Miriam Dennis, Graduate Student, University of Florida
Amanda Schrand PhD, Principle Investigator, Air Force Research Laboratory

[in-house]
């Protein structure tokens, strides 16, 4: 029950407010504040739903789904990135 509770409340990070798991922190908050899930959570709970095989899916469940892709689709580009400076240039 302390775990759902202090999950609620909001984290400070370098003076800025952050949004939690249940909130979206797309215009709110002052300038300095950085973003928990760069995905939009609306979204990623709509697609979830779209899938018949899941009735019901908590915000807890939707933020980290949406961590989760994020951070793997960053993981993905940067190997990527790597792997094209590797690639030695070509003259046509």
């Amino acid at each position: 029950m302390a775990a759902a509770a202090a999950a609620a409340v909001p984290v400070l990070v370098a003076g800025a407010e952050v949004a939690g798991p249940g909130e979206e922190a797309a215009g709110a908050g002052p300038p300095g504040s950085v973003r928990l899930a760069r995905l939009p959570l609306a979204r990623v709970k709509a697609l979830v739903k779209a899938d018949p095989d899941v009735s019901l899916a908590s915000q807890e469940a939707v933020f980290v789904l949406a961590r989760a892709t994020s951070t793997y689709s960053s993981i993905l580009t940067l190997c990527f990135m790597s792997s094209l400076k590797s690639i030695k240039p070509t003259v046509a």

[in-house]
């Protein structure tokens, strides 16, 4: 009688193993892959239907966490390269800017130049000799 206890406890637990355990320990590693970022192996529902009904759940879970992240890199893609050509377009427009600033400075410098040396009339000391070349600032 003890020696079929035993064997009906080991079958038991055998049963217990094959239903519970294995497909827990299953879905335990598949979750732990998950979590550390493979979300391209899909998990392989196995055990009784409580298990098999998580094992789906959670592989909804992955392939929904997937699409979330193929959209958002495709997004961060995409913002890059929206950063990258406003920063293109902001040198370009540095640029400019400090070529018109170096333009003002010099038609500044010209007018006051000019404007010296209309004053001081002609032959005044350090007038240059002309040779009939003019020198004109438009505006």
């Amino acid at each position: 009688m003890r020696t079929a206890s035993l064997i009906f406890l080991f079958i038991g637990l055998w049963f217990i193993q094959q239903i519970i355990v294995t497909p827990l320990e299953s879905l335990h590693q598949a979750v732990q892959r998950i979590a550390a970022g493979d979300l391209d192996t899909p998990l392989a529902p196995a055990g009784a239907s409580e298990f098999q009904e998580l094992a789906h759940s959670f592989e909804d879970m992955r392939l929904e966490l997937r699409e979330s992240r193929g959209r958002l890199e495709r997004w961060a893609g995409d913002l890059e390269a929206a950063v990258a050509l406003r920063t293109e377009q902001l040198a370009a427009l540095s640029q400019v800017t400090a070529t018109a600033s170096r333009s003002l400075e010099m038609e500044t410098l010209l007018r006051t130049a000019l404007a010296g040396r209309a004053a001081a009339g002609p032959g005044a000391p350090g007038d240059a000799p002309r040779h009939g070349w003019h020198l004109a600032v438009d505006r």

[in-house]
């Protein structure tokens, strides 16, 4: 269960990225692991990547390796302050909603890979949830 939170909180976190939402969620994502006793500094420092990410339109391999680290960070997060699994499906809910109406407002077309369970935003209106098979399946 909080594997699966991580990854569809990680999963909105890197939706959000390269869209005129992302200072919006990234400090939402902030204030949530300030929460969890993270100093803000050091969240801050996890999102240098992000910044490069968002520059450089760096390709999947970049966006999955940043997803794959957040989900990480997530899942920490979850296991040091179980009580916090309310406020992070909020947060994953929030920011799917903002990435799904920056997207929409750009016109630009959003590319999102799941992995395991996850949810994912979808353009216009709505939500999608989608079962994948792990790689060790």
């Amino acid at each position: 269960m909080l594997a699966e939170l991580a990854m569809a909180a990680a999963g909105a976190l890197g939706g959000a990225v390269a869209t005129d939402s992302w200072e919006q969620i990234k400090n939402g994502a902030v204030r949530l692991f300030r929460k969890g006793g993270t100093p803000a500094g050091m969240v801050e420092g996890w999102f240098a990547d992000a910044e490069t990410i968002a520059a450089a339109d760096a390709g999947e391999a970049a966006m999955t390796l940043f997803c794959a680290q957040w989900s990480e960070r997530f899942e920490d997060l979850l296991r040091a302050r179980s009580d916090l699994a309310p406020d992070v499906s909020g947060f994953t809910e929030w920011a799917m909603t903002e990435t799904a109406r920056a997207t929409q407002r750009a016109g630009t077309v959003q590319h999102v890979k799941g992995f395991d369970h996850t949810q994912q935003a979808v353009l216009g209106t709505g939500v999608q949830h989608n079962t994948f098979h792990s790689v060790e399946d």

The incorporation of 3D printed structures into systems is progressing at an unprecedented rate due to the ease of prototype iteration for complex designs at relatively low cost. In this presentation, we tested the ability of periodic 3D printed gyroid structures, which consist of an infinitely connected, non-linear surface, to mitigate mechanically-induced shock. The complex gyroid crystal structure was readily printed in acrylonitrile butadiene styrene (ABS), high impact polystyrene (HIPS) and polyvinyl alcohol (PVA) on a Makerbot Replicator 2X, then tested on a Split Hopkinson Pressure Bar (SHPB). We explored alterations to the classic SHPB setup for testing the low impedance, 3D printed cellular samples to most accurately reflect the stress state inside the sample at strain rates ranging from 700 to 1750 s-1. The sample dimensions were optimized to diameter of 0.86” by height of 0.4” and stress-strain curves generated. It was discovered that the gyroid can effectively absorb energy (as the strain increases) without introducing additional stress. The result is that the gyroid structure absorbs the impact of the test by crushing the structure. Additional tailoring of the unit cell dimensions, material composition and dimension will yield improved strength and samples that can achieve higher strain rates.